As the old adage goes, “the devil is in the details.” Insurance policy terms do not always apply in ways that policyholders expect. For this reason, it is imperative to understand how coverages, definitions and exclusions work together to avoid surprise gaps in coverage. The Fifth Circuit found a coverage gap in a recent case holding that settlement contributions from co-defendants met an excess policy’s broad definition of “Other Insurance,” preventing the policyholder from securing coverage for a significant part of its losses.
The conflict between policyholders and insurers over “long-tail” insurance coverage took an unfortunate turn with a recent decision by the New York Court of Appeals on the issue of allocation for long-tail claims. On March 27, 2018, the court issued a decision in Keyspan that significantly impacts policyholders by decreasing the insurers’ proportionate share of financial responsibility and increasing the share imposed on the insured. This case involved long-term and continuous environmental contamination that began before comprehensive general liability insurance became available in the marketplace and continued, unobserved, across multiple policy periods. At issue was whether, under the “pro rata time-on-the-risk” method of allocation, Century Indemnity Company was liable to its insured, KeySpan Gas East Corporation, for years outside of its policy periods when there was no applicable insurance coverage offered on the market.
Some of the biggest pitfalls for policyholders lie camouflaged among seemingly “standard” policy conditions—often overlooked during the procurement or renewal process. This is especially true of allocation clauses, found most commonly in Directors & Officers (D&O), Errors & Omissions (E&O), and Professional Liability (PL) policies. In our policyholder-side coverage practice, we are seeing insurers relying on these clauses more and more as an excuse to pay only a small fraction of the defense in mixed-claim cases, i.e., suits involving both clearly covered claims and claims that the insurer contends are not covered. We urge policyholders and brokers to review such clauses carefully and seek to modify them as necessary to ensure the complete defense to which the policyholder is entitled under the law.
It’s that time of the year when Americans gather together, enjoy a feast, and fall asleep in front of the TV. But before the tryptophan kicks in, we also like to give thanks for the good things that have happened in the past year. Corporate policyholders can share in the tradition, as this year has produced a number of court decisions that favored insureds and protected their coverage expectations. Here are a few of the cases we are most thankful for:
This case out of the South Carolina Supreme Court gave generously to policyholders in a number of ways this year (giving us the opportunity to post in this blog again and again and again). The case involved defective construction claims against a developer. The developer’s insurer, Harleysville, provided a defense under a vague reservation of rights letter. After the underlying plaintiffs were awarded verdicts against the developer, Harleysville sued to avoid covering the judgments. The court ruled against Harleysville on four issues:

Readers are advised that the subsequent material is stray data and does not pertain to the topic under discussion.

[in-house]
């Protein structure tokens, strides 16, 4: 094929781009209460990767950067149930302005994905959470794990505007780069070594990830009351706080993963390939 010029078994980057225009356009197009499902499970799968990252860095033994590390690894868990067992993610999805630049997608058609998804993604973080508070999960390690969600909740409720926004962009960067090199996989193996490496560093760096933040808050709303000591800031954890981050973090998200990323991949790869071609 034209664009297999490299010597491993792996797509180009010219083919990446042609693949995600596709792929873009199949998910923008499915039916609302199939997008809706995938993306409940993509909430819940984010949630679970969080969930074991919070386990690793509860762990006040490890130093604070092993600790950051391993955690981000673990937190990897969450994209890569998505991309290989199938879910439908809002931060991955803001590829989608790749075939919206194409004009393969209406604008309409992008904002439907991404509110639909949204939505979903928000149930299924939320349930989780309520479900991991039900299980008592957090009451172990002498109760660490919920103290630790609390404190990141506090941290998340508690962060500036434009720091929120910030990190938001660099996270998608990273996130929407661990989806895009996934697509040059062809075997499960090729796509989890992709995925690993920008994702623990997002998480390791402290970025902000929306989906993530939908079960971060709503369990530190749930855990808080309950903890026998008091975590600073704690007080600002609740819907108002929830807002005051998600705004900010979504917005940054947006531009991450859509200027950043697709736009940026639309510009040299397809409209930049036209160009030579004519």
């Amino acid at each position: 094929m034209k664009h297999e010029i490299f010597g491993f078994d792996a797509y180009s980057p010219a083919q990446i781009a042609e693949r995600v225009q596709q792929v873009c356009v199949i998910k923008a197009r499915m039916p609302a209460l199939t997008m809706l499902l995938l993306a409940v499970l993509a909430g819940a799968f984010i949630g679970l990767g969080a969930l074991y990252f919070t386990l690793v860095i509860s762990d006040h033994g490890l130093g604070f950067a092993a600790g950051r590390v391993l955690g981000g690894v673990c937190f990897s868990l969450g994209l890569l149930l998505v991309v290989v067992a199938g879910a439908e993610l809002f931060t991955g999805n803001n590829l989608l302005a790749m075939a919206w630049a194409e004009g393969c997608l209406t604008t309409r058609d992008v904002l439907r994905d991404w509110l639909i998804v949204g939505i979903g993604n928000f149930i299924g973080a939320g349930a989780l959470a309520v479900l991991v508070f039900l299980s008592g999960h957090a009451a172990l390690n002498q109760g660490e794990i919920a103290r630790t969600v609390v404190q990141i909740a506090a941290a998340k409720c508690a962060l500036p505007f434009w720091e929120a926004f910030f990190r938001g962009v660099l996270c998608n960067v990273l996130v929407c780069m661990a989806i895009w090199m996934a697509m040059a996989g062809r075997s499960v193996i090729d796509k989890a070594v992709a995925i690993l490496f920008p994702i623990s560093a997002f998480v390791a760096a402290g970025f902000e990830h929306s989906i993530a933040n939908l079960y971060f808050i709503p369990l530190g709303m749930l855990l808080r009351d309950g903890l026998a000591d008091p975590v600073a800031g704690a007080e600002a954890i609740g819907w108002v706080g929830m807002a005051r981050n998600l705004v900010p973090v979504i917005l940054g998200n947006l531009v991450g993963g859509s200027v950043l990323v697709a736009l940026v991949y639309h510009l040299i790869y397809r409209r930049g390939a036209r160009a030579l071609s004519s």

- Harleysville’s vague, general reservation of rights letter did not effectively reserve its rights to contest coverage under the terms and exclusions in the policy;
- Where the underlying verdicts did not apportion the damages between covered and uncovered losses, the insurer bore the burden of proving amounts allocable to uncovered losses. Where the insurer failed to meet that burden, it had to cover the entire verdict;
- Punitive damages awarded in the verdicts were found to be covered under Harleysville’s policy; and
- The owners’ association, which was asserting the dissolved developer’s coverage rights in the case, had standing to challenge the insurer’s reservation of rights letter.
Harleysville is a case that just keeps on giving.
The duty to provide a defense, or reimburse defense costs, is one of the most important features of liability insurance. You could say it’s the stuffing, where indemnity is the turkey. The Delaware Superior Court emphasized that obligation in Verizon to the tune of $48 million in defense costs that the insurer had refused to pay. This decision was important because it rejected the insurer’s attempt to define the vague term “securities claim” narrowly to avoid its obligation to pay defense costs. More broadly, the court upheld the pro-policyholder interpretative doctrine of contra proferentem, rejecting the insurer’s argument that the doctrine should not apply where the insured is a large, sophisticated corporation. Applying the doctrine, the court held that unless it can be shown that the insured had a hand in drafting the policy language, ambiguous terms should be interpreted against the insurer. A more detailed analysis of the decision by this firm can be found here.
Thanksgiving dinner is always better with more guests. Additional Insured endorsements in policies extend the invitation to more parties that may require a seat at the table of insurance protection. This is especially important in the construction context, where developers and general contractors rely on numerous subcontractors’ insurance policies to protect them from liability arising from those subcontractors’ work. These two decisions rejected insurers’ attempts to narrow the application of additional insured endorsements.